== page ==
It turns out you can travel just about anywhere in the world without ever having to handle an actual bill or coin.
Many people traveling through Europe have noticed that lots of places actually don’t even accept cash anymore. We Don’t Accept Cash signs can be found across Europe, and even in South Africa. The ritual of obtaining local currency at a bank at home before heading off or an ATM at the destination now seems almost obsolete. Consumers and the travel industry are both responsible for paving the road to cashless travel. As a society, Americans have become very familiar with cashless payments–from your morning coffee to using Venmo to tip the local street performer, there’s less and less need for physical dollars in one’s pocket.
Travel industry research firm Phocuswrite hints that paying with a tap of a card or phone is expected to persist. In other words: we won’t be going back to the good ol’ days of a pocket full of Kroners and Euros and Dollars. Another reason cashless travel took off in recent years has to do with hygiene: mid-pandemic, people felt more comfortable using their phone than a bill that had been in the hands of hundreds of others.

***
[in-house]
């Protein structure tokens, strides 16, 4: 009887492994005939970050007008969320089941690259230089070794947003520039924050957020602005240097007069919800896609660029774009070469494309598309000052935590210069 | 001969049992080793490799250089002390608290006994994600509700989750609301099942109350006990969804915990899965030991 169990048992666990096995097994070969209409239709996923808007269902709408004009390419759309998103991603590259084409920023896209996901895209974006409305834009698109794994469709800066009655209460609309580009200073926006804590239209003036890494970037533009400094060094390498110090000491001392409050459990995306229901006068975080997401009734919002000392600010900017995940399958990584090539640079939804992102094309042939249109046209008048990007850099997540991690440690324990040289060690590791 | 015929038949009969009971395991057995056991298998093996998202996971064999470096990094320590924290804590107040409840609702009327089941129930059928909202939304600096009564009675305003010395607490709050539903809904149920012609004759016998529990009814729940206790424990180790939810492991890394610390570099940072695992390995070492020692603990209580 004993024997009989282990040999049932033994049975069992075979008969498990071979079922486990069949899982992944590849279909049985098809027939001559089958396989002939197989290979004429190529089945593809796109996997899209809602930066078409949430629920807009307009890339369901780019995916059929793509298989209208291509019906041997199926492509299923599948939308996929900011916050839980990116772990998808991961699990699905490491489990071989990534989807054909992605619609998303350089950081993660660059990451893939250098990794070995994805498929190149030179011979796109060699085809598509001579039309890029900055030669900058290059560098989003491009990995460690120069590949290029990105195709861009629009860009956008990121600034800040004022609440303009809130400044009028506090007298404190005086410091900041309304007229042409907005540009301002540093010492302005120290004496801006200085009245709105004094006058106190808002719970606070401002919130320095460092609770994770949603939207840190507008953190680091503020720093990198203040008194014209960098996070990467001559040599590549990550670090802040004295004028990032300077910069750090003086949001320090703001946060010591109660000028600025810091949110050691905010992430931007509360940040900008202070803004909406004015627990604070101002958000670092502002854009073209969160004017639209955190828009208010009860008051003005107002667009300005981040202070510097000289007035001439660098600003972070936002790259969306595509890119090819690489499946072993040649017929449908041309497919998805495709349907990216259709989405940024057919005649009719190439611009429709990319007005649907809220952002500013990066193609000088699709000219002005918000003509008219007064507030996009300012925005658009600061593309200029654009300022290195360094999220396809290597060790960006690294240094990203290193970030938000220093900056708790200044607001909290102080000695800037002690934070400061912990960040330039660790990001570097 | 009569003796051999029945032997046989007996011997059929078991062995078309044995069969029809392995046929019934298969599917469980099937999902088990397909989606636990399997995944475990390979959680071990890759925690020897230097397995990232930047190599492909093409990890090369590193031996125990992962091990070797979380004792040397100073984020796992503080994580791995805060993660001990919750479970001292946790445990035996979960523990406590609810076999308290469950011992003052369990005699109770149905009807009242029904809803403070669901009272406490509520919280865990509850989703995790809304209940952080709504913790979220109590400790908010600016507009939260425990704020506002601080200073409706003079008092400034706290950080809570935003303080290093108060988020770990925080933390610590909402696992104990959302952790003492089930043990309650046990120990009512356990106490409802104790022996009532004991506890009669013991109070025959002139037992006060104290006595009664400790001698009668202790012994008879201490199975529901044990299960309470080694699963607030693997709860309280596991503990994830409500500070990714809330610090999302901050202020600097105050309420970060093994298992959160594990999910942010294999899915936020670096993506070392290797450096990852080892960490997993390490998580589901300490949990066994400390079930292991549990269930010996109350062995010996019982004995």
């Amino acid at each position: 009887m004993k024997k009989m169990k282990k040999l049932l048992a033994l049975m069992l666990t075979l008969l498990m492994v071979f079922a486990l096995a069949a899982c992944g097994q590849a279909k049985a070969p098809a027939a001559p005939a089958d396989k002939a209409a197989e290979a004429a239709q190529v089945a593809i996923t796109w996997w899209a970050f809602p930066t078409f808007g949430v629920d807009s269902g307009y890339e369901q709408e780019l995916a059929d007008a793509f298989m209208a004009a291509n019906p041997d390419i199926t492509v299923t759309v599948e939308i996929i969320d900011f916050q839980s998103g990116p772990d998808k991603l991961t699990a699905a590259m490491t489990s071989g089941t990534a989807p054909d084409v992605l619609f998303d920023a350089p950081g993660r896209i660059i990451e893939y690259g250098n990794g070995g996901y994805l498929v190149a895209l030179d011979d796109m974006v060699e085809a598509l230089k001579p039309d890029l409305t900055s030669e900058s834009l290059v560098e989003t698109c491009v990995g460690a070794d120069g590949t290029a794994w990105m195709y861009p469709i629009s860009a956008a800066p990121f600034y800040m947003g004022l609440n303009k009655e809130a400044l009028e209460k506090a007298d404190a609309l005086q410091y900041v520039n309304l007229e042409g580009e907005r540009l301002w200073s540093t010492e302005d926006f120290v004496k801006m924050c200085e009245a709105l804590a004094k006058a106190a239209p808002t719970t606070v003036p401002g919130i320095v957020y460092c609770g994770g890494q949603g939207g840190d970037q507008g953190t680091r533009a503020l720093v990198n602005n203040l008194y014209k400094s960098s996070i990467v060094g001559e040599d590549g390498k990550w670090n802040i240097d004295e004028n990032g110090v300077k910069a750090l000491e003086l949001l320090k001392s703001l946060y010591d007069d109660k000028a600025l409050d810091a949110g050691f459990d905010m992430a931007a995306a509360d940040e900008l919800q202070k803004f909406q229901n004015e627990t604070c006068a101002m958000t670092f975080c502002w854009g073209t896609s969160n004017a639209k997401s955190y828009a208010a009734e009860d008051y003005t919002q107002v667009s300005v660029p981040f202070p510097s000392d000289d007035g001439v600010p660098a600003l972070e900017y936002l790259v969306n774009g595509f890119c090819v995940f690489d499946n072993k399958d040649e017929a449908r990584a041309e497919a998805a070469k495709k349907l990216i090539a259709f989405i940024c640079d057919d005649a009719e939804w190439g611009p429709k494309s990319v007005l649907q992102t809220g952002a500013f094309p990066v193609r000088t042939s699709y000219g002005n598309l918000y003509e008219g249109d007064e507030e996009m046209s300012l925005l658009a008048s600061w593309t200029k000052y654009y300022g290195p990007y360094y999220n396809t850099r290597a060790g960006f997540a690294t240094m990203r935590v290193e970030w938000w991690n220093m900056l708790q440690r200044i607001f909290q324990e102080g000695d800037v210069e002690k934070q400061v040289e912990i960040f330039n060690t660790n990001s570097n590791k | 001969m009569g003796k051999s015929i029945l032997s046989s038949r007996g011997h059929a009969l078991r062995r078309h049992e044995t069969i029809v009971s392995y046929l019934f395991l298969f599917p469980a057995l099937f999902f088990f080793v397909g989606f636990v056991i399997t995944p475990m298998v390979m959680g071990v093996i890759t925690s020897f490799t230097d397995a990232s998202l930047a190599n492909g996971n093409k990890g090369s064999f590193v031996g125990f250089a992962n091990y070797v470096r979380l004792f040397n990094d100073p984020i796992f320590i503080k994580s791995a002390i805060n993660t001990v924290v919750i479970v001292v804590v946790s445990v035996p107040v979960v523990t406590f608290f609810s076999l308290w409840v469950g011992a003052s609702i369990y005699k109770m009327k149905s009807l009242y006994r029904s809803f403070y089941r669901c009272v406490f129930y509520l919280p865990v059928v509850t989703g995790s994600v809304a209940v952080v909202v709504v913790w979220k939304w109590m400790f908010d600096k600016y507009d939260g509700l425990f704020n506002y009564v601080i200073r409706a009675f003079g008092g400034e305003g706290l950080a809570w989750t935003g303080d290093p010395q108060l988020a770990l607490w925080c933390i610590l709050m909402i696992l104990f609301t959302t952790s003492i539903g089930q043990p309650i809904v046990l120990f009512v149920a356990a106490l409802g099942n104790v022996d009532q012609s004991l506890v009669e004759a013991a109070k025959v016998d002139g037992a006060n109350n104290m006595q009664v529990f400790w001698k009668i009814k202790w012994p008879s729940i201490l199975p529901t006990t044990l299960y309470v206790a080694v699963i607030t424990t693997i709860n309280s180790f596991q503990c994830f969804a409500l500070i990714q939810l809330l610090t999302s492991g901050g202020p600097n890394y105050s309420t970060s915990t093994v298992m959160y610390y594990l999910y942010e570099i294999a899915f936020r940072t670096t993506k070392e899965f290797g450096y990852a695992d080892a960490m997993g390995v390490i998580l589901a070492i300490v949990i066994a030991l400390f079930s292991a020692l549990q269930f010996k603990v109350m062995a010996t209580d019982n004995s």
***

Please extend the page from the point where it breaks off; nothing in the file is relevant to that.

If you are heading abroad this summer, there are a few instances you will still need cash: tips and restrooms. Plus, if you’re using a car, tolls on the road often accept exclusively cash.
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